Klaf is made from the skin of cows. A "fresh" klaf has a texture or grain of "pores" which absorb the ink and hold it to the klaf. With time and use the texture/pore become smooth and the adhesion of the klaf becomes suspect, i.e the repairs (new ink) dont stick to the klaf.

Certain older klafs have an additional problem that they were coated with some sort of material (I think its some sort of plaster or lime) before they were written on. When this coating begins to deteriorate, fixing the torah is impossible due to the fact that as you try to make corrections additional adjacent parts of the klaf get damaged.

If the original sofer had a consistent issue that affects the entire scroll, like if a certain letter was improperly written or written in a way that makes it susceptible to becoming pasul, it becomes difficult to fix due to the large amount of work involved. If he had problems with many letters or with taggim it may cost significantly more than writing a new Torah.

Age can also cause the ink to fade or discolour, in some cases this causes the torah to be pasul. (I have seen a Torah in which the letters tuned RED!) Fixing such a sefer can equal a almost total rewrite, which can cost many times the cost of a new sefer (due to the need for erasure before writing) and may be impossible due to the condition of the klaf.

If the issue is a problem with the way one of Hashem's names is written, in some cases the psul in not correctable, the only solution being the replacement of the particular piece of parchment (Yeria).

If the Torah has such problems on many different pieces of parchment the Torah is unfixable.

If the writing in the sefer torah is of poor quality (very bidieved) a sofer may advise not atempting a fix of many small issues due to the cost vs benefit of buying a new Torah.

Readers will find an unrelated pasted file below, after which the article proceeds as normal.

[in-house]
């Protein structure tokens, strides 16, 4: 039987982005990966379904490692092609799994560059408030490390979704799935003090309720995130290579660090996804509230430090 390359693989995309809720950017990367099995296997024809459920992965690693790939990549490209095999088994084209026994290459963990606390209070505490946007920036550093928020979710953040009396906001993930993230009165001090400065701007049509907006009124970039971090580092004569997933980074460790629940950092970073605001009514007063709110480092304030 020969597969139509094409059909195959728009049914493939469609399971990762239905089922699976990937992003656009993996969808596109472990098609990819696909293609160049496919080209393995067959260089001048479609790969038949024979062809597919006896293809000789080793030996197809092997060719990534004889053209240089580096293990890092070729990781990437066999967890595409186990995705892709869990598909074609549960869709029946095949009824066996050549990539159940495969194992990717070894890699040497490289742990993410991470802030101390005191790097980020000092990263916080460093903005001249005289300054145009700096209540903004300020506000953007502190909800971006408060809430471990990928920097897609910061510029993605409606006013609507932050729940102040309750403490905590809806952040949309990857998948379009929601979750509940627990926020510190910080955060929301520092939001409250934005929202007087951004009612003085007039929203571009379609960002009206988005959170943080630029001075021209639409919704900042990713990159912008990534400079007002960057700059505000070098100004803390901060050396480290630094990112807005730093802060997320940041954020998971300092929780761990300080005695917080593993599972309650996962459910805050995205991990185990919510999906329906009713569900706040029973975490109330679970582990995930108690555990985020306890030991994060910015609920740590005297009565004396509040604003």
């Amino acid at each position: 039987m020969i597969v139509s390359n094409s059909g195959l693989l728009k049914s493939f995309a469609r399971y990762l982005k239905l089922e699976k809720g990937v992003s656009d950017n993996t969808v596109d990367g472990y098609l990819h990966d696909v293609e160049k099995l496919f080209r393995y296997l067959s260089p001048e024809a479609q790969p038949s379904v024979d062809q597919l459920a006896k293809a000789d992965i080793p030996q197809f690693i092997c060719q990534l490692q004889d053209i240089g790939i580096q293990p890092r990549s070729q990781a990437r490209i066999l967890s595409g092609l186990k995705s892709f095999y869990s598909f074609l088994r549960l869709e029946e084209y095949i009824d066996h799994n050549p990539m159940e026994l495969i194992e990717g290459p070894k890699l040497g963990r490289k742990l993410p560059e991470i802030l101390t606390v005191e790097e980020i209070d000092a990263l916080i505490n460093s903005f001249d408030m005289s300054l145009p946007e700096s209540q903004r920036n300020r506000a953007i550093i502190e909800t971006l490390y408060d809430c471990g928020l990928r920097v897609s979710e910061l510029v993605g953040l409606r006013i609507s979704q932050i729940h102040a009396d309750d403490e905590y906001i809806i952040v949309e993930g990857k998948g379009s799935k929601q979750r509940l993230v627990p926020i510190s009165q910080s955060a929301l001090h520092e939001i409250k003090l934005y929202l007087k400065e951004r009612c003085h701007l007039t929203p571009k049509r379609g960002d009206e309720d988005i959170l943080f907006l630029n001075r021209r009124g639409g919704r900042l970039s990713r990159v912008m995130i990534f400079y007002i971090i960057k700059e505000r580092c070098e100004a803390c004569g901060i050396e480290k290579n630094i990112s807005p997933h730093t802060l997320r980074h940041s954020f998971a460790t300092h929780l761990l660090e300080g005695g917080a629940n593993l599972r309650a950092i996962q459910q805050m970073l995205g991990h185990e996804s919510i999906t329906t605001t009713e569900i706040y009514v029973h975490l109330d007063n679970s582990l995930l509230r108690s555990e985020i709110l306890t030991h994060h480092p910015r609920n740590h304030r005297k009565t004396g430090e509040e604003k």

There could be a variety of problems with the klaf.

Klaf is made from the skin of cows. A "fresh" klaf has a texture or grain of "pores" which absorb the ink and hold it to the klaf. With time and use the texture/pore become smooth and the adhesion of the klaf becomes suspect, i.e the repairs dont stick to the klaf.

Certain older klafs have an additional problem that they were coated with some sort of material (I think its some sort of plaster or lime) before they were written on. When this coating begins to deteriorate, fixing the torah is impossible due to the fact that as you try to make corrections additional adjacent parts of the klaf get damaged.

If the original sofer had a consistent issue that affects the entire scroll, like if a certain letter was improperly written or written in a way that makes it susceptible to becoming pasul, it becomes difficult to fix due to the large amount of work involved. If he had problems with many letters or with taggim it may cost significantly more than writing a new Torah.

If the issue is a problem with the way one of Hashem's names is written, in some cases the psul in not correctable, the only solution being the replacement of the particular piece of parchment (Yeria).

If the Torah has such problems on many different pieces of parchment the Torah is unfixable.